Before the rain began on Saturday I took a walk in Schenley Park to check on the birds.

In addition to a flock of thousands of robins and starlings near Anderson Playground, I found American goldfinches foraging high in a stand of red oak trees.  They seemed to be picking things off the backs of the leaves.  At ground level I heard the sound of raindrops ticking on the dry leaf litter -- but it wasn't raining.  The goldfinches were dropping the shells.

I collected a leaf and took its picture.  Here you see the brown bumps the goldfinches were cracking open.  They look like tiny acorns.

In fact, they're galls.  When I searched the web to identify them, I learned from the University of Minnesota's Department of Entomology that there are more than 700 species of gall-forming insects in the US and Canada and 80% of them use oaks (read about it here).

Galls form when tiny insects lay their eggs on live leaves (not these dried brown leaves).  The eggs emit chemicals that stimulate the leaves to grow covers around the eggs.  This protects the larvae until they're ready to emerge -- unless a goldfinch finds them.

Were these galls made by cynipid wasps that are very common on oaks?

No.  On 12 Dec 2012 Charley Eiseman at BugTracks corrected my original theory.  He wrote:  "I believe these are actually among the few oak galls that are not caused by cynipid wasps – they look to me like the work of Polystepha globosa, a midge (Cecidomyiidae)."     This link has more information about the midge.

Thanks to the goldfinches I learned something new.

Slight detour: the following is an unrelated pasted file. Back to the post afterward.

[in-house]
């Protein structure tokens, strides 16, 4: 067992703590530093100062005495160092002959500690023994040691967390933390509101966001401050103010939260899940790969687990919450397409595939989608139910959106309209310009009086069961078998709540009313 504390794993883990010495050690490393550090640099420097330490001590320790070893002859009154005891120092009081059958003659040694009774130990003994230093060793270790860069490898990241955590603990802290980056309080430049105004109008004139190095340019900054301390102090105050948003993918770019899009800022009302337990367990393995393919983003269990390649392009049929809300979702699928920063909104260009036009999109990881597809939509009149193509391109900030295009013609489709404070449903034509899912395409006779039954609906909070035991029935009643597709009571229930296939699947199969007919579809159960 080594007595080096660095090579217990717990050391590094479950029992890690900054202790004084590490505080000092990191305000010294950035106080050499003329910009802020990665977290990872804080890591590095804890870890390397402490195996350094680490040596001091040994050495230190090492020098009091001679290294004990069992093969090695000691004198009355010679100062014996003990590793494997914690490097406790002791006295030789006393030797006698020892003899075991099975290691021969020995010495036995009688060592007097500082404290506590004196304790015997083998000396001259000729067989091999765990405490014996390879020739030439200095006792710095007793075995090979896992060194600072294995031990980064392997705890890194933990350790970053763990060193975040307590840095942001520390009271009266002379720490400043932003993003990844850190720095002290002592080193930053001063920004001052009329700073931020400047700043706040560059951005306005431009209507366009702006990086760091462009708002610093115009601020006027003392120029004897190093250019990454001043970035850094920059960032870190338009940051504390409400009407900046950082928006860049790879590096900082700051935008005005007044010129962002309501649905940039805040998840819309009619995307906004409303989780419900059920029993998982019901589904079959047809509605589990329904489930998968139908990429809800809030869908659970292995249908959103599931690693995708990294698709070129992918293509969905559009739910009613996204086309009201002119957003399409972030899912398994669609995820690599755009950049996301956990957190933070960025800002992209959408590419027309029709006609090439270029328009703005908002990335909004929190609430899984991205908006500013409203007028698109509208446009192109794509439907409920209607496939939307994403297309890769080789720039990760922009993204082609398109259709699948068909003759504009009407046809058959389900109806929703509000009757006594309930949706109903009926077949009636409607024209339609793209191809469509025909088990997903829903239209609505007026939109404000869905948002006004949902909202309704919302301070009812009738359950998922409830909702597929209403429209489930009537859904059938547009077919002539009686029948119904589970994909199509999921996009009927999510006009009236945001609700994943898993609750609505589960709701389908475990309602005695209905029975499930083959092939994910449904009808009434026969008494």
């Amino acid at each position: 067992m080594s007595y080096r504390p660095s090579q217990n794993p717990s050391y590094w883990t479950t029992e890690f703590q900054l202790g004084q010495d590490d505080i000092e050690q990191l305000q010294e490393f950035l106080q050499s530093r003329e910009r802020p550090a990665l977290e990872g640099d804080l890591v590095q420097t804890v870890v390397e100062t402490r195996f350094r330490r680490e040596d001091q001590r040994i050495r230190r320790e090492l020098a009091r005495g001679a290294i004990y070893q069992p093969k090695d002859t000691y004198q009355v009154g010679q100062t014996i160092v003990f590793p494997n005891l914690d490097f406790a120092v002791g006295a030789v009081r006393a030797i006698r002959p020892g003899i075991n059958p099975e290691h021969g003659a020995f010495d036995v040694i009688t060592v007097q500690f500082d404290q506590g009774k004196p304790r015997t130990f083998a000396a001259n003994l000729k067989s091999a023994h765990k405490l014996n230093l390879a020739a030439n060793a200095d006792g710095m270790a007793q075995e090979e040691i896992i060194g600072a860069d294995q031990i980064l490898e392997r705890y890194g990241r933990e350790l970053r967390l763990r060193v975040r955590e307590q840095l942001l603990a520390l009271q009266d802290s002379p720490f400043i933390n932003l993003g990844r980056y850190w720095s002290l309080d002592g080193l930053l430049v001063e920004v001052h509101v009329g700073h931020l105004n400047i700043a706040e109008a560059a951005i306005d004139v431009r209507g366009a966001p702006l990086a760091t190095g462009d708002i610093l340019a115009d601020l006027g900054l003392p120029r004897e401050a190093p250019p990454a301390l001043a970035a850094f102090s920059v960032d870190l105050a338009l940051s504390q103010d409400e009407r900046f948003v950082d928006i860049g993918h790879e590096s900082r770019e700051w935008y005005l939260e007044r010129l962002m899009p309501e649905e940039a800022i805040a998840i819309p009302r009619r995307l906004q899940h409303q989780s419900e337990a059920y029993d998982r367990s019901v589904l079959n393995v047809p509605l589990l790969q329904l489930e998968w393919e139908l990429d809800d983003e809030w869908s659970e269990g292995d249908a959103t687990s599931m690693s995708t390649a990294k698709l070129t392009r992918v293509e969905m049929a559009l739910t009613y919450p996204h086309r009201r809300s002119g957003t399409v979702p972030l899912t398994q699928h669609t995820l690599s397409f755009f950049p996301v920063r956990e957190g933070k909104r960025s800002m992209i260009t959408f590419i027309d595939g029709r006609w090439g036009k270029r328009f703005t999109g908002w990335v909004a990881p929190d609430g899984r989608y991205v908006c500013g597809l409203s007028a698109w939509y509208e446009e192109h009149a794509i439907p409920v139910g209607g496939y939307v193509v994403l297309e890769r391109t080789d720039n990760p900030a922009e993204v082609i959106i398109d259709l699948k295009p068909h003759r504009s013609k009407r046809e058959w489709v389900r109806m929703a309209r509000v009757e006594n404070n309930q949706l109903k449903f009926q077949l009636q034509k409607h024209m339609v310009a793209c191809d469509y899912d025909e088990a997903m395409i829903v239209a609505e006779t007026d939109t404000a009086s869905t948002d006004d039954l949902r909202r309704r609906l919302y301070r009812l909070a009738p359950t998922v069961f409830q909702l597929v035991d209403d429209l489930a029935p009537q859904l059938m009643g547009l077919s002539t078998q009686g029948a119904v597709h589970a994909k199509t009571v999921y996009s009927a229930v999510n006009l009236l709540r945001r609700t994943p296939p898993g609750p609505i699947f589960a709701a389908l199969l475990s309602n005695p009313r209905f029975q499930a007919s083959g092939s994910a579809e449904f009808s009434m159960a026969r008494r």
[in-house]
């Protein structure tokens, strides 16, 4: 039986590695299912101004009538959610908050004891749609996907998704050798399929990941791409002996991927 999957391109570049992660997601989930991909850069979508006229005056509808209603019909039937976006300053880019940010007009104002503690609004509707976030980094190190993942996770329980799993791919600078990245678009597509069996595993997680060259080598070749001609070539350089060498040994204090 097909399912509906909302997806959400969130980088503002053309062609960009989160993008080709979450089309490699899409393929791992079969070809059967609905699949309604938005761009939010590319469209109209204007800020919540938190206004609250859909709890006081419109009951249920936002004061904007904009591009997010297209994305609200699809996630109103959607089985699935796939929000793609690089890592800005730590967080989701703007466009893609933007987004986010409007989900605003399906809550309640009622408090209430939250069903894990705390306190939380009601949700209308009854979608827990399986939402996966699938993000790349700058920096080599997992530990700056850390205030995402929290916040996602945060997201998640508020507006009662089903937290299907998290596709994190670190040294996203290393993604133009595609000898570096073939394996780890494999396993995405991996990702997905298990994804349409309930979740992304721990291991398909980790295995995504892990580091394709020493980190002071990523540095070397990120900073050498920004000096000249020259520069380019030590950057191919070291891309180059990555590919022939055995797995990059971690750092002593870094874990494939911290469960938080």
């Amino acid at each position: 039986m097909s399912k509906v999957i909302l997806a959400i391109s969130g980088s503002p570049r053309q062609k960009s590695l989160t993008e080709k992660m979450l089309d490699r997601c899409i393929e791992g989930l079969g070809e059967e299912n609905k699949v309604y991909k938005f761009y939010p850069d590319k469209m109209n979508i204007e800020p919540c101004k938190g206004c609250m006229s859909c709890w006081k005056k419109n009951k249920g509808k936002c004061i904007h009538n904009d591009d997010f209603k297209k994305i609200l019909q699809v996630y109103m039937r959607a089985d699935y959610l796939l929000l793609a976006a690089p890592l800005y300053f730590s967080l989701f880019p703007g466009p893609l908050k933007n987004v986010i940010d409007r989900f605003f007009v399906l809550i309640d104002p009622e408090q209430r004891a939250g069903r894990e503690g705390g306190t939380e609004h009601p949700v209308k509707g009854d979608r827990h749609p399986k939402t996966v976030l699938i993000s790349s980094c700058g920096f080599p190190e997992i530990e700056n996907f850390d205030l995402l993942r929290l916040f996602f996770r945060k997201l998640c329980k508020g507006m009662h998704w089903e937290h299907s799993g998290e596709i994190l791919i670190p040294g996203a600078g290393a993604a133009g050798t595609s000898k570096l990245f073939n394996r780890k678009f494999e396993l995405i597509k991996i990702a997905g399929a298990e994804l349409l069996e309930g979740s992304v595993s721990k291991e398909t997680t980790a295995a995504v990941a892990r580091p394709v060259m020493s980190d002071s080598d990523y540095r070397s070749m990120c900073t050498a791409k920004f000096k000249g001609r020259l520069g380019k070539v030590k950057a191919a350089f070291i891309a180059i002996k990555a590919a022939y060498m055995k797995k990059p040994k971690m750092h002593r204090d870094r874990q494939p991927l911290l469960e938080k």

(photos by Kate St. John)

p.s.  Here's some information about cynipid wasp galls.

Cynipids are very tiny wasps, harmless to humans, that lay their eggs on oak leaves.  Each species of cynipid wasp uses a different site on the oak (root, twig, leaf) and specializes in particular species of oaks.

The most amazing cynipid wasp is the one that becomes the jumping oak leaf gall.  The female lays eggs on white oak leaf buds in the spring.  When the larvae reach an active stage in early summer they jostle inside the galls and the galls fall off the leaves.  The larvae are so active that the galls jump on the sidewalk like Mexican jumping beans.   This summer they created a stir in Illinois.

Too bad these aren't jumping oak leaf galls.

6 thoughts on “Galling

  1. I have seen these on oak leaves but never knew what they were. I have a question off the subject, why are there so many robins at this time of the year. I didn’t see many of them this summer, but Saturday was a revolving door at both of my birdbaths. A line up waiting to use the birdbath, much like cars waiting to get in the car wash. At least 8 or 9 on the patio at one time “hunting”. Is this like the starlings gathering and getting ready to migrate? You start each of my days off on the right foot with an interesting story. Thanks.

    1. Charley, I can see from your blog that you’re an expert on galls and midges. Thanks for letting me know what these are. I’ve corrected my post.

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